Non-invasive methods for studying brain energy metabolism: what they show and what it means

Dev Neurosci. Sep-Dec 2000;22(5-6):418-28. doi: 10.1159/000017471.

Abstract

This review summarises the ways in which magnetic resonance spectroscopy (MRS) and related methods can be used as windows on brain energy metabolism in vivo. (31)P-MRS can measure acute changes in non-oxidative ATP synthesis in transient states, and at steady state reflects the balance of ATP demand and mitochondrial function. (13)C-MRS labelling methods can measure a variety of carbon fluxes. The few (31)P- and (13)C-MRS studies of the response to functional activation suggest quite large increases in oxidative metabolism. Functional magnetic resonance imaging measures the hyperoxygenation that results from increase in cerebral blood flow in excess of glucose oxidation, attenuated somewhat by a smaller increase in oxygen consumption. Previous positron emission tomography studies disagree on the size of activation response. These are powerful but demanding techniques, valuable in understanding both normal physiology and pathophysiology. However, discrepancies remain to be reconciled, and this will require increasing sophistication of both techniques and analytical models.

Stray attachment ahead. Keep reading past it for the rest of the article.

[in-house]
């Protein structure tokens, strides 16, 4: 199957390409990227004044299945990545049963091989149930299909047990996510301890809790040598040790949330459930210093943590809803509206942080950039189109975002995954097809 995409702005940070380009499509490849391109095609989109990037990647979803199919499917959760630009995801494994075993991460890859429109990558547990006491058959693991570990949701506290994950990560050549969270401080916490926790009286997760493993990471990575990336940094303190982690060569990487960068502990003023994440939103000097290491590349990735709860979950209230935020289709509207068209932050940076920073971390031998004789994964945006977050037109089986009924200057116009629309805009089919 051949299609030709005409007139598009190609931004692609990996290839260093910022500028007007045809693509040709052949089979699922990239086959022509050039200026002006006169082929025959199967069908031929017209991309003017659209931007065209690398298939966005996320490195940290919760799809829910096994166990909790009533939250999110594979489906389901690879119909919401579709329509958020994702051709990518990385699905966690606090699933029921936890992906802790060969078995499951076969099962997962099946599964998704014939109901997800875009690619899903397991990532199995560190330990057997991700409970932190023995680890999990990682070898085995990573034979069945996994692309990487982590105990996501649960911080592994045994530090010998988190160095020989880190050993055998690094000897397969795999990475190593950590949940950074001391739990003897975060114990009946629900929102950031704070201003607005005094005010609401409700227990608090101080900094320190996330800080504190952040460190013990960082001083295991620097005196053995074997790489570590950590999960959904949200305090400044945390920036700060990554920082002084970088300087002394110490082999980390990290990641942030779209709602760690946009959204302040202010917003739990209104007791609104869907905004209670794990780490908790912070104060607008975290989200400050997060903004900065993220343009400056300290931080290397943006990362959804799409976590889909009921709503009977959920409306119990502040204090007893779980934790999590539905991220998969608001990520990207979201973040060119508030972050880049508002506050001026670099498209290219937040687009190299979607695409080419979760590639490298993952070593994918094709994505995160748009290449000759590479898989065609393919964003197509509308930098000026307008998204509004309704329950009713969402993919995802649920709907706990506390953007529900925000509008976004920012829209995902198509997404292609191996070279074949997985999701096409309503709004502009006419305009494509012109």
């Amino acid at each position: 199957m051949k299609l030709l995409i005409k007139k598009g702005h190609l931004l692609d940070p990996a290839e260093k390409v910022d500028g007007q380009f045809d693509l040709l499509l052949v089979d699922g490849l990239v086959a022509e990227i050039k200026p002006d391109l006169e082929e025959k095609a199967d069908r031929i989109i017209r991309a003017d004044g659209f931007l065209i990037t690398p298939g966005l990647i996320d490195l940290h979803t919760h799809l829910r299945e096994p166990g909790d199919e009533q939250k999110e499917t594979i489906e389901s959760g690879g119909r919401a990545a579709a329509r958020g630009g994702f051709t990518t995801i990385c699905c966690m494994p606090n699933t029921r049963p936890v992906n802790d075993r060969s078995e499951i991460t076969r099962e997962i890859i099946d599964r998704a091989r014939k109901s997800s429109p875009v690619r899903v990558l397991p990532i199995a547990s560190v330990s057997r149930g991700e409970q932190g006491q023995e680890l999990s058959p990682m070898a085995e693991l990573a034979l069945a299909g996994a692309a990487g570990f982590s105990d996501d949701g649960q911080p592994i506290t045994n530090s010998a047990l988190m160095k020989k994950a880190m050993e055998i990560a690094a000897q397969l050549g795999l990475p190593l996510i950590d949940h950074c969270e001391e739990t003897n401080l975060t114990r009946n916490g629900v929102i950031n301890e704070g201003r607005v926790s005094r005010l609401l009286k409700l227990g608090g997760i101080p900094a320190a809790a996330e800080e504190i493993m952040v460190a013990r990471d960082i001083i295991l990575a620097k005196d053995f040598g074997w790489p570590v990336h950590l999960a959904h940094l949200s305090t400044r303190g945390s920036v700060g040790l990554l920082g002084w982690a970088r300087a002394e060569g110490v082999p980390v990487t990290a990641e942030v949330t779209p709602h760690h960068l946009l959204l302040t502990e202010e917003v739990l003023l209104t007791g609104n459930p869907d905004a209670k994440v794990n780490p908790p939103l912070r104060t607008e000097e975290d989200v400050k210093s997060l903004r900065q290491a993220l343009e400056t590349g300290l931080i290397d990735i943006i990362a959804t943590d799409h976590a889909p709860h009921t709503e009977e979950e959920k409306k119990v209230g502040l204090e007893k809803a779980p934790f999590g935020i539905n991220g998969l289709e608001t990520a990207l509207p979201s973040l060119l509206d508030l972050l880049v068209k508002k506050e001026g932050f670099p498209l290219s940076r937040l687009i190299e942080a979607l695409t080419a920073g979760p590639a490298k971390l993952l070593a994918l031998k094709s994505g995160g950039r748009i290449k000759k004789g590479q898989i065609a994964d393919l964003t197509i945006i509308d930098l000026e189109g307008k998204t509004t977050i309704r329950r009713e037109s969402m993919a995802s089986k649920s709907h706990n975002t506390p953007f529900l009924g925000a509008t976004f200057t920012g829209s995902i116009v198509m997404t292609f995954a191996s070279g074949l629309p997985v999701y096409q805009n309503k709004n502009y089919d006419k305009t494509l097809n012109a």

Publication types

  • Review

MeSH terms

  • Adenosine Triphosphate / analysis
  • Adenosine Triphosphate / metabolism
  • Animals
  • Blood Flow Velocity / physiology
  • Brain / anatomy & histology
  • Brain / blood supply
  • Brain / diagnostic imaging
  • Brain / metabolism*
  • Carbon Isotopes / analysis
  • Cerebrovascular Circulation / physiology
  • Creatine Kinase / metabolism
  • Energy Metabolism / physiology*
  • Humans
  • Magnetic Resonance Imaging
  • Magnetic Resonance Spectroscopy
  • Mitochondria / metabolism
  • Mitochondrial Myopathies / diagnosis
  • Mitochondrial Myopathies / metabolism
  • Nitrogen Isotopes / analysis
  • Oxygen / metabolism
  • Phosphorus Isotopes / analysis
  • Spectroscopy, Near-Infrared
  • Tomography, Emission-Computed

Substances

  • Carbon Isotopes
  • Nitrogen Isotopes
  • Phosphorus Isotopes
  • Adenosine Triphosphate
  • Creatine Kinase
  • Oxygen